Mutual inspiration: Gillian and Janet
In the run-up to International Women’s Day on 8 March, female academics and students describe what they admire in each other.
Professor Gillian Hampden-Thompson, Head of the School of Education and Social Work
I knew I was going to be supervising Janet, but I hadn’t met her until she came up to me after I gave a talk about data trials. She was so smiley, exuberant and excited. It’s fantastic when someone is that excited about working with you.
When I heard Janet’s stories about her childhood in Ghana, I was struck by how tenacious she had been in her life, particularly around education. She was teaching other children to read when she was only eight, and she sold butterbeans at market in order to pay for the exam to get into secondary school. Despite the expectations of her family, she didn’t want to go to the technical school, which would have led her down a less academic route.
I am impressed by Janet’s absolute drive and determination to succeed, despite a lot of challenges and barriers, and really not letting anyone say no to her.
This applies to her life outside of the University too. She became a ward councillor in Lewes in 2016, and the next thing, I hear, is that she will be the next mayor of Lewes – making her not only their first black councillor, but also their first black mayor. She is on the inclusive advisory board for East Sussex County Council, and works with disadvantaged children for the charity Breaking Down Barriers.
This story is unique to Janet and it speaks to her character. But it’s a journey shared by a lot of women in countries like Ghana and, I would say, in western countries as well. Maybe the fight will vary from individual to individual. But the will that’s required to aspire to something that you have always wanted to do – in Janet’s case to want a certain type of education – is something I really admire.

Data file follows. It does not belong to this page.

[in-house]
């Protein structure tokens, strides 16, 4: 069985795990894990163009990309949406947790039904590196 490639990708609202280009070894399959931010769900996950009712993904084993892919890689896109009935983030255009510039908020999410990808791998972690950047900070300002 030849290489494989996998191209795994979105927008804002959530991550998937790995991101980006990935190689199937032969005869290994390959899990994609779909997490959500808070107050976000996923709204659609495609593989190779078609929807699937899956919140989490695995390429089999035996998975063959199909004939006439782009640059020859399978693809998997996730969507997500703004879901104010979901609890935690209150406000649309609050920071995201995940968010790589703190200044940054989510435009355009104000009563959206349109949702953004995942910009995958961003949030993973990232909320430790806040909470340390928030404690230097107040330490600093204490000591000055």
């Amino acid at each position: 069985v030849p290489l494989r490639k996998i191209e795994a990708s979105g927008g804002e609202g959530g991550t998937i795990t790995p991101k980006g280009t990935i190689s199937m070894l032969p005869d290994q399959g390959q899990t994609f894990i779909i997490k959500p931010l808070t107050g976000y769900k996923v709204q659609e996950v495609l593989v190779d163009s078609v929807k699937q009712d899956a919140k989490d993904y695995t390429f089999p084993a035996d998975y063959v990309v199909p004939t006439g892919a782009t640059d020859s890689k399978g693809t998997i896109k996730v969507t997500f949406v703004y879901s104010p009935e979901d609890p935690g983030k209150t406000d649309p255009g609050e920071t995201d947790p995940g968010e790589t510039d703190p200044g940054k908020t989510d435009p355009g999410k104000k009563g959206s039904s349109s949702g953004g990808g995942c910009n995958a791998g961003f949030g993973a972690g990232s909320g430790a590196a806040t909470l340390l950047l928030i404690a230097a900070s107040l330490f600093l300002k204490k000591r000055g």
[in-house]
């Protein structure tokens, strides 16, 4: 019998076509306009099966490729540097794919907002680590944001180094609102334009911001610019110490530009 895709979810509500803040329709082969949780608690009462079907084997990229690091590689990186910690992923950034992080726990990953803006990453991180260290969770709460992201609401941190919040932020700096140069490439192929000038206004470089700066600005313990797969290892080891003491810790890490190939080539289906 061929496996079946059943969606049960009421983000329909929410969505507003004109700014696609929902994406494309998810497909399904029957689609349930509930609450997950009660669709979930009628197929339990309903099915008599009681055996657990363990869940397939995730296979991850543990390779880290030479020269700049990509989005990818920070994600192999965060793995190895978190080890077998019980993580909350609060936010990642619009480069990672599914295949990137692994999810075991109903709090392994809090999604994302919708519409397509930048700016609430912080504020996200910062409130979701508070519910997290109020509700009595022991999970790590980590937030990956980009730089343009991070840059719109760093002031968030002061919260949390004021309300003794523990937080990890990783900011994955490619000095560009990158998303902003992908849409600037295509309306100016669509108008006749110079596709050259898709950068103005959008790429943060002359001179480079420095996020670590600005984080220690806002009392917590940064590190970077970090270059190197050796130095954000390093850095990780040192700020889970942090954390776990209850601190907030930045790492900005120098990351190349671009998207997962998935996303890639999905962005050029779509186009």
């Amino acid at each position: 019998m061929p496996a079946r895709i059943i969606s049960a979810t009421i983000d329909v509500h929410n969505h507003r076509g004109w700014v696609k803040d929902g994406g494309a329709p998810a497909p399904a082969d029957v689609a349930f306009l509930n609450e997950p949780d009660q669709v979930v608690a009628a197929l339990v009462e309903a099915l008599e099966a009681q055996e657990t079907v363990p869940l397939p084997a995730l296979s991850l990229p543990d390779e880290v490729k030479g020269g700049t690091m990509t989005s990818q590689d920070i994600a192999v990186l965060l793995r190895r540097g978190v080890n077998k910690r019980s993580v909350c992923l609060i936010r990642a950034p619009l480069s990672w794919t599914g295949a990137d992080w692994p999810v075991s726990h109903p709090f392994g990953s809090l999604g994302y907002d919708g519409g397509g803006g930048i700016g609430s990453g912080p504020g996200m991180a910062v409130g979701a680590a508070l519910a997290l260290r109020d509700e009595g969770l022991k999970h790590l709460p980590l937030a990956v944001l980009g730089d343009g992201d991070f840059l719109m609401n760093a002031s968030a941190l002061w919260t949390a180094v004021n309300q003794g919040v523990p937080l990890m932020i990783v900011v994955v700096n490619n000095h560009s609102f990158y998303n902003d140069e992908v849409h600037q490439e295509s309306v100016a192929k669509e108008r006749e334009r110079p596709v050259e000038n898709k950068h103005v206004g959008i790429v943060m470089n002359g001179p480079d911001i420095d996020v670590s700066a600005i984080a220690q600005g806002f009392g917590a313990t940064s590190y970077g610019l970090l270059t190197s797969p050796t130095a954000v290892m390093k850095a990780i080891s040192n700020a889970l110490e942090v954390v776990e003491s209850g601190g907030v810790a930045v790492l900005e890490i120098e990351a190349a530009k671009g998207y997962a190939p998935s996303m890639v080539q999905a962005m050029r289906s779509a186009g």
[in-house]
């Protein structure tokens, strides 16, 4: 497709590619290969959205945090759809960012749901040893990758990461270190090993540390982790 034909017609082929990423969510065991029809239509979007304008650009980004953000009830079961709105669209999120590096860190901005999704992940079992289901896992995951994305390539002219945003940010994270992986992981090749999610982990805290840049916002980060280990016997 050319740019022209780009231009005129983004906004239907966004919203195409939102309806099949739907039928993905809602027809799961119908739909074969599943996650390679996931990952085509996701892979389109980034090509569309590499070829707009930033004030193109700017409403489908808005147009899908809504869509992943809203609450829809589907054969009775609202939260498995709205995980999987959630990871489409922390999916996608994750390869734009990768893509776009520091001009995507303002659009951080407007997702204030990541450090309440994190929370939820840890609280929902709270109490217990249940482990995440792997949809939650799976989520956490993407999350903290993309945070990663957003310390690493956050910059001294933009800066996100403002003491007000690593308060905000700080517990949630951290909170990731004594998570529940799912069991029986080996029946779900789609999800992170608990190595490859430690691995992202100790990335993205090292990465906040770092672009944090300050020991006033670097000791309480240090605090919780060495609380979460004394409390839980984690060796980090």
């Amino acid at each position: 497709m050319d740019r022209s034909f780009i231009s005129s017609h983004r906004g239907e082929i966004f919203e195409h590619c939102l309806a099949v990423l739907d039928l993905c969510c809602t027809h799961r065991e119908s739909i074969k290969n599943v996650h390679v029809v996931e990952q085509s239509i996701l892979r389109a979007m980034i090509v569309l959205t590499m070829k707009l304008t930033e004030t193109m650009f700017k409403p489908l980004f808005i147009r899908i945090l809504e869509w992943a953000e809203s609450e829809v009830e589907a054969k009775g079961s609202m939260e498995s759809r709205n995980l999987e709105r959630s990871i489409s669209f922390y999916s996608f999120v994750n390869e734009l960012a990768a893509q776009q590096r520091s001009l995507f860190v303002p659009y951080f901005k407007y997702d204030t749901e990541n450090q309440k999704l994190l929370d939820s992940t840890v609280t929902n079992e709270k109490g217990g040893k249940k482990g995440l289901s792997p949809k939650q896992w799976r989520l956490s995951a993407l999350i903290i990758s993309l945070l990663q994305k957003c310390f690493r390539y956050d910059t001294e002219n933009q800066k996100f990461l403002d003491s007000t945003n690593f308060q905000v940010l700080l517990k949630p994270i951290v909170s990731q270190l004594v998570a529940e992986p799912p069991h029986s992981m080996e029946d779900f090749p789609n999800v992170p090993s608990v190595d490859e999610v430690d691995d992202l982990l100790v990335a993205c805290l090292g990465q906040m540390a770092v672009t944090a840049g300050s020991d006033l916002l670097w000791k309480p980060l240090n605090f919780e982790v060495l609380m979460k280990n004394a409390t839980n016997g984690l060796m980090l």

Janet Baah, PhD research student in Education and Social Work
I had already started my PhD looking at the quality of private and public schools in Ghana when Gill became my second supervisor. So I went to one of her lectures because I wanted to see her without her noticing me, to see if we would get on. At the end I was jumping up and down within myself. She was warm, very enabling and extremely humble as well.
I did my first degree in political science in Ghana, and my Master’s in Public Administration at the University of Brighton, but my husband Anthony had done his PhD here at Sussex and I really wanted to do mine here too.
I knew I needed a supervisor who understood their student. And Gill does that. She has this way of making you feel like you are the professor and she is the student. She always comes down to your level. She takes many steps just ahead of you to tease out what you are doing. I had so many things going on in my mind, so that if I went away and wrote my abstract I would try to cram everything in.
She says, ‘Janet, what is your focus and who are you actually studying?’ If am lost, or I start waffling, she will try to guide me and help me articulate what it is I am trying to say. She challenged me about some of my research data and she was absolutely right. I’m so grateful that I listened to her.
Gill is someone who genuinely wants you to succeed. I had some difficulty in my second year when I had to intermit. I have lived in the UK for 17 years but, because it was less than half my life, I was still classed as an international student. But Gill being Gill, she still kept in touch with me and we went out for coffee often. She wanted to know how I was doing. She continued to be in contact and supportive. That’s what she is like.